Way back in days of old, there was a legend told, about a series known as Galavant! It beat the cancel bear and came back on the air, there is no series quite like Galavant!

Genre(s): Fantasy | Comedy | Musical

Developed for TV By: Dan Fogelman

Network: ABC

Air Date: Season 2 Aired in January 2016

Good:

  • Hilarious.

  • Amazing cast.

  • Fantastic songs.

Bad:

  • Predictable plot.

  • Slow pacing.

Review

Galavant is a musical fantasy sitcom that recently finished its second season. The series focuses on the eponymous hero and his adventures. During the first season, Galavant attempts to stop the wedding between the evil king Richard and his beloved Madalena, only to find out from the latter that she wants to marry the king to become rich and powerful. Galavant’s depression leads him to abandon the heroic lifestyle until the beautiful Isabella asks him for help against the King and Queen, who’ve taken over her land.

Season 2 picks up right after the end of the first one and now Galavant and his unlikely friend King Richard have to work together to restore the man to the throne and then help Galavant raise an army to rescue Isabella. On the way they meet strange giants and dwarves, have a party night with Kylie Minogue and even have some fun with the walking dead.

If any of the above sounds completely ridiculous then don’t worry, that’s the point. Galavant parodies all common fantasy and adventure tropes, wrapping it all in hilarious sing-along tunes. Every episode has a number of musical and dance pieces that will worm themselves into your mind while they make you laugh. What really surprised me about the series is how it manages to move the plot and character evolution along with the songs. Some are all about character motivations and their changing priorities. It’s frankly amazing,

Having said so, the plot moves along at a snail’s pace. Each season has a short order of episodes but about half of them are padding for musical scenes and some odd and quirky moments. Galavant doesn’t tell the best of stories and in fact it’s clumsy in its narrative, but the humour and musical elements somehow make it work. The plot itself is also fairly predictable, as you kinda know where things will go, even from the first episode, still, the minor twists and their accompanying songs are enjoyable.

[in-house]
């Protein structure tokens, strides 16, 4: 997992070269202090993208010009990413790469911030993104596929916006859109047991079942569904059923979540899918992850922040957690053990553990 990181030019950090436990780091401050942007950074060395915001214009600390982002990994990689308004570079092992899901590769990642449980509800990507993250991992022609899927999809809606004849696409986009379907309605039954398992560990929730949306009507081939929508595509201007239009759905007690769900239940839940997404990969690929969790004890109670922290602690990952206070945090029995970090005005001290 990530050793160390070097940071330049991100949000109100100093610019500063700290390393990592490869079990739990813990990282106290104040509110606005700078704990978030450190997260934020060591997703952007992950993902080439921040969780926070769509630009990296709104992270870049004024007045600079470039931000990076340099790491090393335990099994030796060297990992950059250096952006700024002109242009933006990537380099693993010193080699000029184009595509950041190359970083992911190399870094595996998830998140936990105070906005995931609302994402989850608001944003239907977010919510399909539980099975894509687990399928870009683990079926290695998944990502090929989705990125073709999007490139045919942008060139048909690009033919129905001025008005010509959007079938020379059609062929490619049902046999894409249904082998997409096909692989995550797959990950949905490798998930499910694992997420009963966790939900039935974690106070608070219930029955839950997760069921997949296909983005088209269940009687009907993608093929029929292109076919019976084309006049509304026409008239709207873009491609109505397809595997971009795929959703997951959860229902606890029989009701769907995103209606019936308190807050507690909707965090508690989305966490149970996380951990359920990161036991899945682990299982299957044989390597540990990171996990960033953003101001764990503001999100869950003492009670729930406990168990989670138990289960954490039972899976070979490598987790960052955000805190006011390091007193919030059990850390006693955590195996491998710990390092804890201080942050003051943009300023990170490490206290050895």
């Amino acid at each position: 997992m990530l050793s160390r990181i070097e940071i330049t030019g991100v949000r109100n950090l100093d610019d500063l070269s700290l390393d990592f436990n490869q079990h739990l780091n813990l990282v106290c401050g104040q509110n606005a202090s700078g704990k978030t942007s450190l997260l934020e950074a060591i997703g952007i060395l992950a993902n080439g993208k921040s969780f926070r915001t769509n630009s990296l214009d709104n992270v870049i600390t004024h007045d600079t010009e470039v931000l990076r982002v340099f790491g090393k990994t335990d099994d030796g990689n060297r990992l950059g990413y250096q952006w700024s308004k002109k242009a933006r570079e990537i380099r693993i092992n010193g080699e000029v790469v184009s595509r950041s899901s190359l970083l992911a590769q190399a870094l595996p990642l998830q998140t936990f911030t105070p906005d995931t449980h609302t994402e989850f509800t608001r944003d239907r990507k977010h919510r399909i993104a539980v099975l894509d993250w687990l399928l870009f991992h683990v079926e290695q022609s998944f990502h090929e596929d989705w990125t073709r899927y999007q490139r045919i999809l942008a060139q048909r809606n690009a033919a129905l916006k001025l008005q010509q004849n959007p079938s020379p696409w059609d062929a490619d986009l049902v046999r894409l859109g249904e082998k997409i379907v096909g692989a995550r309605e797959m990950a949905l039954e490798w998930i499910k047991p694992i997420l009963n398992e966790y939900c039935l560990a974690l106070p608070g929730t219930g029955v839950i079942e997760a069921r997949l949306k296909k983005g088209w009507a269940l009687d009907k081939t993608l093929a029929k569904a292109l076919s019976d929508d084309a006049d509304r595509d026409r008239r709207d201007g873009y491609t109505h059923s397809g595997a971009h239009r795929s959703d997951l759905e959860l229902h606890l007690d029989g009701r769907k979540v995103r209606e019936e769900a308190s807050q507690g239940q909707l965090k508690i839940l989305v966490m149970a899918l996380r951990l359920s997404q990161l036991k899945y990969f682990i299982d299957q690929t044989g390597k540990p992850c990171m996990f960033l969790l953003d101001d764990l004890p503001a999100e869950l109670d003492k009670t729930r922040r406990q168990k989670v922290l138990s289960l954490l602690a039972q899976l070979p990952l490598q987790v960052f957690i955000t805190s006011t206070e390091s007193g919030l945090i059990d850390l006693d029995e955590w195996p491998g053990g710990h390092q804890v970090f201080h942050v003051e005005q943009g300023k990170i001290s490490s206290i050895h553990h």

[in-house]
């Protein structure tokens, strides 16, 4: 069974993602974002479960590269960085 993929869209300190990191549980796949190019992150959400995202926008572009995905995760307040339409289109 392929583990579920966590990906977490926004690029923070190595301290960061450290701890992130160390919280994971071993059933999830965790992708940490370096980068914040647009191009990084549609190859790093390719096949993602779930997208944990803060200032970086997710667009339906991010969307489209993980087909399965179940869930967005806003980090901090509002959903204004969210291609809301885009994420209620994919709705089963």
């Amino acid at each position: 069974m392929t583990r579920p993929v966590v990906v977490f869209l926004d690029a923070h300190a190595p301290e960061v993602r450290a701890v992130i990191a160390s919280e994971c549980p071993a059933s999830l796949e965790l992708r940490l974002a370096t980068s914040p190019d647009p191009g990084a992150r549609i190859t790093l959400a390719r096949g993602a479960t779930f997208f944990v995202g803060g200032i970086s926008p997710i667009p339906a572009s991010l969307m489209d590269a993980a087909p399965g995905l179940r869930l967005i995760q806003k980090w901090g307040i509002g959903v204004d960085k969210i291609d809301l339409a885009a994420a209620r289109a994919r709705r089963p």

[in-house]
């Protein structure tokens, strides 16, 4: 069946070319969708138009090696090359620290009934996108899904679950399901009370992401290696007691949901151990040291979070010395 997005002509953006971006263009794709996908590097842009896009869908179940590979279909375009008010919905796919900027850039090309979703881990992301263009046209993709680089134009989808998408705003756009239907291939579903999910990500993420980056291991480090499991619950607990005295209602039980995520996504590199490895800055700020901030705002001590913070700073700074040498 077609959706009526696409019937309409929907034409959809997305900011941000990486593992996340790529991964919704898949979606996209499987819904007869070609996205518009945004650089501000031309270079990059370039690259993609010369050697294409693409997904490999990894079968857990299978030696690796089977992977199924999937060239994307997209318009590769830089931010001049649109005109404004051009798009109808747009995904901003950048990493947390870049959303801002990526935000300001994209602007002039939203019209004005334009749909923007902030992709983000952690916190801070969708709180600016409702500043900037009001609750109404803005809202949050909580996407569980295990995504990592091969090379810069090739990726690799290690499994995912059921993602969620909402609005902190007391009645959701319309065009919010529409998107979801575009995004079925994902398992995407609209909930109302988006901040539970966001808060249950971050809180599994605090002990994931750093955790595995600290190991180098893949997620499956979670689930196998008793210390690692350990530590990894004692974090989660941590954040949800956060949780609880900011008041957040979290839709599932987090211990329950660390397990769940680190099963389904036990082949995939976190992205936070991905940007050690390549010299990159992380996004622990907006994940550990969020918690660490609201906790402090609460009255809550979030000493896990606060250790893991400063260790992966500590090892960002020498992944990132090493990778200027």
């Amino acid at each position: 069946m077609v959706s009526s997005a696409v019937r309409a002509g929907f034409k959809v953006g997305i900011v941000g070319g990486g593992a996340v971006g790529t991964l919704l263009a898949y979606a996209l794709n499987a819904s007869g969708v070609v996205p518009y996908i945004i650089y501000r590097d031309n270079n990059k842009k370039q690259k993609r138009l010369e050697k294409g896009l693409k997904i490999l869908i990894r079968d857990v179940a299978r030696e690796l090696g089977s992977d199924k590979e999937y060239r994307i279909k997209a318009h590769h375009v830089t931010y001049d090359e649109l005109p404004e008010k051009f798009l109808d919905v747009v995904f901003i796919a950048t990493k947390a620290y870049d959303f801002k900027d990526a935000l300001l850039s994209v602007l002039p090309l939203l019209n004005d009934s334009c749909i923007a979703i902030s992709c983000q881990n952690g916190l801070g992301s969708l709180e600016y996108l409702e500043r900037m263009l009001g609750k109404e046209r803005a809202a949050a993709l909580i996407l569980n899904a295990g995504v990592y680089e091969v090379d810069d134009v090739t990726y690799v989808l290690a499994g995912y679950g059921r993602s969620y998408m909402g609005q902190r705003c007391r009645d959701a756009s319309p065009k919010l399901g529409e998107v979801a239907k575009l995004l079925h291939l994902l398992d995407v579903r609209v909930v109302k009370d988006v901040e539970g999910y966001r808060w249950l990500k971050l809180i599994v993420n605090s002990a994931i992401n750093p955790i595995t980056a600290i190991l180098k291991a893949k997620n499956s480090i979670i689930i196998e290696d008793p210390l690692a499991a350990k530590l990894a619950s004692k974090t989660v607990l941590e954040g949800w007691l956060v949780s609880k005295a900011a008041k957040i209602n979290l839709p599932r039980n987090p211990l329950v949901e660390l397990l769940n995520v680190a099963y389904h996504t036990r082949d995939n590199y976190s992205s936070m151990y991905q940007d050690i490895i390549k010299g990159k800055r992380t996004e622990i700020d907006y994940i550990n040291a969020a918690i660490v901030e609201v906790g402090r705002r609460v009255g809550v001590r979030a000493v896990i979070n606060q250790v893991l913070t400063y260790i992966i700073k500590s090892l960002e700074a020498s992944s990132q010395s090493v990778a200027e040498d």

The cast is phenomenal and I was surprised to see Timothy Omundson (Detective Lassiter from Psych and Cain in Supernatural) and Vinnie Jones (many thugs in films, particularly Bullet-Tooth Tony in Snatch) in there singing along with the rest of them. The rest of the cast, with the exception of special guests, were complete strangers to me but now I’m a big fan of Joshua Sasse, his performance of Galavant, the hurt and hopelessly in love fool resonating strongly with me, as well as his short patience during season two. I liked the sincerity he puts into the performances, particularly in those episodes where he leaves his quest to the side to help Richard out, to get him together with a girl. “Maybe you won’t die alone,” is one of his best songs because of this, because you can tell from his expressions and gestures how much he wants this to happen.

In an interview I recently heard, the cast mentioned they recorded the songs live on scene and in a studio, and that the production team used the live ones most of the time, which I found impressive, as they’re never just standing still, but acting their parts and being quite physical about it as well. Their characters are over the top and borderline hammy at times, but it all plays well with the parody nature of the show.

Sets, scenery and costume design are also very good, particularly the difference in clothing and status between the higher and lower social classes, something they play with quite often with the Chef and his girlfriend. They could’ve used a bit more authenticity, making them a bit grubbier, but this show isn’t trying to go for authentic. Season two takes the series further into the fantasy side of this medieval adventure, with magic and sorcerers and even dragons, but they use only a tiny bit of CGI, resorting to classic practical effects for the most of it, something I appreciate a lot in this (bad) CGI saturated television era.

Conclusion

Galavant’s season 2 ended just a few weeks ago, and now I’m hoping there’s a third season. Our hero and his pal got their happy endings, but this quirky karaoke world still has more to tell us…I hope!

TMA SCORE:

4.5/5 – Amazing!

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